view of lake Bolsema


2015 is the 500th anniversary of the death of Aldus Manutius, an Italian humanist scholar and printer who founded the Aldine Press in Venice. This also coincides with 25 years of the conservation project in Montefiascone.

To mark both of these events two courses this year focus on this period. As well, we plan to host an exhibition and evening seminar on the Wednesday of week 3, 12th August. More information will be posted on Facebook closer to the time.

For those in the area at the time, current and past participants, please come and join the fun and festivities. However, please do let us know if you do plan to come, so we have the right amount of Prosecco!

27 July-31 August 2015

Re-creating the Medieval Palette

Course Tutor: Cheryl Porter

This class will study the colours (made from rocks, minerals, metals, insects and plants) that were processed to produce the colours used by artists throughout the medieval era. The focus will mostly (though not exclusively) be on manuscript art (Islamic and European) and participants will re-create the colours using original recipes. Illustrated lectures will address the history, geography, chemistry, iconography and conservation issues. Practical making and painting sessions will follow these lectures.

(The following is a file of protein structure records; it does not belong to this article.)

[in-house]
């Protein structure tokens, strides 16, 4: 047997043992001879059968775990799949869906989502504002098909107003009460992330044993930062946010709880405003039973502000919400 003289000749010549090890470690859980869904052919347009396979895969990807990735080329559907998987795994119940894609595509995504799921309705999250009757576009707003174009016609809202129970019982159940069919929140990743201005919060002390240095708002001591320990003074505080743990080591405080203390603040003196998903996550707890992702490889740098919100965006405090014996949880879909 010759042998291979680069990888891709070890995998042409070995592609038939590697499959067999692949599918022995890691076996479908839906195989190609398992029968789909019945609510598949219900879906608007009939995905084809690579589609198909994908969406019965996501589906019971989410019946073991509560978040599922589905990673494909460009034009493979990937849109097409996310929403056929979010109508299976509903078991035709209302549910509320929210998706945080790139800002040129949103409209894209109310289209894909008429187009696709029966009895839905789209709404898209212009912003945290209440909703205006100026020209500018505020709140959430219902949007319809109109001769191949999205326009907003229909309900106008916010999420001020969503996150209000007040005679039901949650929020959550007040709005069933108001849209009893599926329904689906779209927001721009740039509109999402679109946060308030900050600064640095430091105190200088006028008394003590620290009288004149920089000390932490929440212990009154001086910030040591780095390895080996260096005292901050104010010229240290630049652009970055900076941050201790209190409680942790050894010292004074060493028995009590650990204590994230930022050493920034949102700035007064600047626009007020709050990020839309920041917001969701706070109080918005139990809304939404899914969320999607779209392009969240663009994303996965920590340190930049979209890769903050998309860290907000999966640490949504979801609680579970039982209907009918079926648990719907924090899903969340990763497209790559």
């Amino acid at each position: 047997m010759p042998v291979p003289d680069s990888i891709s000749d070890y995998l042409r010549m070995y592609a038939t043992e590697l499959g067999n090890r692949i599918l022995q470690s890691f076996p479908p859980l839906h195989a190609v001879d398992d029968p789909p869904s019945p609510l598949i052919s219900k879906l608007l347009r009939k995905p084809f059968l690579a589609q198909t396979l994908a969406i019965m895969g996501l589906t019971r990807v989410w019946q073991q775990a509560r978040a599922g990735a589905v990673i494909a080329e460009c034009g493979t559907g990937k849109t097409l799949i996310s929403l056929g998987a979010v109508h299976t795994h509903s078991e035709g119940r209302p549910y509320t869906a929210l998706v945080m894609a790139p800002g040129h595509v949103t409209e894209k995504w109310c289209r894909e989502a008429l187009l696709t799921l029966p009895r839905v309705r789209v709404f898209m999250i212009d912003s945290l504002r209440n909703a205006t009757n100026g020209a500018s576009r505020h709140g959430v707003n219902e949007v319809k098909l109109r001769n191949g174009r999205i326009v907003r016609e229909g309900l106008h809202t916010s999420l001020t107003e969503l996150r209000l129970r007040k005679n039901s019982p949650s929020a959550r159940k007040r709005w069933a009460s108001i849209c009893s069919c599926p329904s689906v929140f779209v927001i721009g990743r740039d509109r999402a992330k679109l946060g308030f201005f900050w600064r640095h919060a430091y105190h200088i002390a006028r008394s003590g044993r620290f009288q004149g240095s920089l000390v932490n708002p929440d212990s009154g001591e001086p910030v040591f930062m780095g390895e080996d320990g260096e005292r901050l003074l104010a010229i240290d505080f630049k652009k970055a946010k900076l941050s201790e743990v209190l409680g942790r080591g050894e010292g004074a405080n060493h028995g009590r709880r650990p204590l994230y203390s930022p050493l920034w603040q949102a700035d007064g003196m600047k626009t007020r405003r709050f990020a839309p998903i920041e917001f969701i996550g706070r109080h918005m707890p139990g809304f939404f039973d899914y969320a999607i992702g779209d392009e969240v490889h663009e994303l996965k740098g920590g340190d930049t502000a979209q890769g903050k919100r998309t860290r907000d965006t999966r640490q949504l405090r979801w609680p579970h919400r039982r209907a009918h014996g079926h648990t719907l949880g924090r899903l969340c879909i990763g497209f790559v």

3-7 August 2015

Italian Stiff-Board Vellum Binding with Slotted Spine

Course Tutors: Scott W. Devine and Tonia Grafakos

This course will explore the use of parchment as a covering material for stiff-board bindings. Participants will recreate a vellum over boards binding of Hesiod’s Works and Days printed by Bartolomeo Zanetti in Venice in 1537. This style of binding was used in Venice c. 1490 – 1670 and often characterized by the use of recycled vellum manuscripts applied flesh side out. The binding features sewing supports covered with alum tawed patches; the vellum over the patches is cut away, creating small slots which allow for greater flexibility in opening. Additional structural features, including transverse spine linings and a wide fore edge turn-in, help to balance the tension of the vellum on the boards and limit warping.

Drawing on their recent study of similar bindings at the New York Public Library, the Newberry Library and the University of Chicago, course tutors will discuss how this binding style evolved and eventually fell out of use, providing an interesting case study of the economics and aesthetics of 16th and early 17th century Venetian book production.